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Friday, February 7, 2014

Speak Now

“Choose your words carefully. Your next sentence will be your last.”

Who had spoken? Denton frantically searched the room, floor to ceiling, looking for the source of the booming voice. Only he and his wife occupied the private room and his beloved hadn’t uttered a word.

Odd that he didn’t question the voice’s accuracy. Or his own sanity. He simply believed.

The pressure of choosing the right words made him clammy. He swiped at his brow, sending his arm straight through his head. Damn.

No. Did he say that aloud?

His wife scurried to his side and screamed for a nurse. He wanted to reassure his darling, but he clamped his teeth together to keep from talking. If he could speak only one more sentence, he didn't want, “I'm okay,” to be his final epitaph.

He suspected he hovered near death’s trapdoor—even before the booming voice issued “last call.” He was standing by the bed watching doctors work on his quaking body. That pretty much guaranteed his life meter had expired.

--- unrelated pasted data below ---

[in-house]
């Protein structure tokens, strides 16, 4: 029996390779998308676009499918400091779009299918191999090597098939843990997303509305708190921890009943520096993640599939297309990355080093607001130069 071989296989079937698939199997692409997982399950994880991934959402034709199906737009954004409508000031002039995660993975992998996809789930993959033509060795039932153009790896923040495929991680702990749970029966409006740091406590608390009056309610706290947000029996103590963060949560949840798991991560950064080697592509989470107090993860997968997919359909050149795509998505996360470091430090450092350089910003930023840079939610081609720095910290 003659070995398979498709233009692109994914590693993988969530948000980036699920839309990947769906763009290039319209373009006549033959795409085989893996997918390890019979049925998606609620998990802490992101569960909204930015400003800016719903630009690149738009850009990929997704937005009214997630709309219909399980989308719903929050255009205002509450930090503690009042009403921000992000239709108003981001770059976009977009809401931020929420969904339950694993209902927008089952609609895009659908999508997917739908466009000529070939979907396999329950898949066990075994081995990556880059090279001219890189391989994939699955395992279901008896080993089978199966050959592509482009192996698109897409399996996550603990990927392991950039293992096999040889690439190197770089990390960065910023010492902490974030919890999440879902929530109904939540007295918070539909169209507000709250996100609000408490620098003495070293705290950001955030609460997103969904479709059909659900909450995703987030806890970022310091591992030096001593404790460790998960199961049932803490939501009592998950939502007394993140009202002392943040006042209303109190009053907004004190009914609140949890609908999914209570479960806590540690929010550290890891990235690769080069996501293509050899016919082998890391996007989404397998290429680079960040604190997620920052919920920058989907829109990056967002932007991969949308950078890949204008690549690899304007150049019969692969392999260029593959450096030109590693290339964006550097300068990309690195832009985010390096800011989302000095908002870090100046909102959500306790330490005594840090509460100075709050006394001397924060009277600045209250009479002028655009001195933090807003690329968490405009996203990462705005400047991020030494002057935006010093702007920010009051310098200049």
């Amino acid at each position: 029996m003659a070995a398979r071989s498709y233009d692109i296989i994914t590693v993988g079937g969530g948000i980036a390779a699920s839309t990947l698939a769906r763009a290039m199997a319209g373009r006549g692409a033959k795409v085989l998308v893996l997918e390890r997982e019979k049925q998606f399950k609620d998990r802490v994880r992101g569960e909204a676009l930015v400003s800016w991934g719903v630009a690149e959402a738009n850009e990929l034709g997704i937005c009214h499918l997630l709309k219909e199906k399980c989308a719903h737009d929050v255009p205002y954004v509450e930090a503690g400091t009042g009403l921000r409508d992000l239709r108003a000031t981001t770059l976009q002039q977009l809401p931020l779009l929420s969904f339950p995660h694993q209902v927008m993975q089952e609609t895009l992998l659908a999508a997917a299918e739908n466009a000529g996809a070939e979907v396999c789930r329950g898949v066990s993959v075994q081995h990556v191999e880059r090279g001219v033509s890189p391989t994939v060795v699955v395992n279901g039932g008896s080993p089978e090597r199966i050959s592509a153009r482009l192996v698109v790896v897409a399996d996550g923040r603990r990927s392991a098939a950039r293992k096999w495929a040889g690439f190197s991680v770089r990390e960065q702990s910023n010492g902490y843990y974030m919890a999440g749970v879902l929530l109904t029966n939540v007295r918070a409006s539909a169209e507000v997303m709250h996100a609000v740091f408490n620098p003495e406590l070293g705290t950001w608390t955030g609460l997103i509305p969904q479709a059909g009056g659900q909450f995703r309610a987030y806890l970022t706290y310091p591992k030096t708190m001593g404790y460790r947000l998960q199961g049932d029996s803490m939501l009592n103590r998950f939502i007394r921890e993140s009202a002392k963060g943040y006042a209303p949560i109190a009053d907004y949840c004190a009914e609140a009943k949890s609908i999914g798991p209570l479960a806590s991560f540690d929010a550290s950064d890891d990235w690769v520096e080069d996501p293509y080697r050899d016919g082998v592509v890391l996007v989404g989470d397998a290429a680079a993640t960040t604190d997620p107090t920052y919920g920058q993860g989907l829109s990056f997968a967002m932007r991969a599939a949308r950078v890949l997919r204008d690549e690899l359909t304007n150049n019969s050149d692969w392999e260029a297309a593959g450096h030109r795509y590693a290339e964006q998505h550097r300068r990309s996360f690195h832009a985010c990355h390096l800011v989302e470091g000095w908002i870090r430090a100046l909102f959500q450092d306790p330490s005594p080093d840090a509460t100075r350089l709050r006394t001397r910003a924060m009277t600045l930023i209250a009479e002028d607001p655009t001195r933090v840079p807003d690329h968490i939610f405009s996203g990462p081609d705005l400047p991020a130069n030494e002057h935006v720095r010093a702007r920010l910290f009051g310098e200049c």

He needed to say goodbye to Maddie. He lifted his arms toward his honey. The arms on the bed also reached upward, freaking Denton and sending both sets of his elbows flailing. At the same time, a couple of burly, white-coated men grabbed Maddie and pulled her from the room. A medical team scampered, bumping into each other like rats in a scavenger hunt.

The scene might have been humorous, but Denton couldn’t find anything funny about his own death. Worse, the defibrillator packed a mean zap.

A movement distracted him from his medical emergency and he became aware of a big blob standing next to him. He jumped three-feet off the floor…and kept floating. “Jeeesus!”

“Nope, wrong guy.”

It looked like a man, but Denton couldn't be sure because shadows surrounded the thing’s body. Whatever it was, it wasn’t human.

“I'm dying, aren't I?” Fearing he’d used his last sentence, he gasped. “I didn’t just use my last words, did I? Shit, I didn’t get to say my piece.”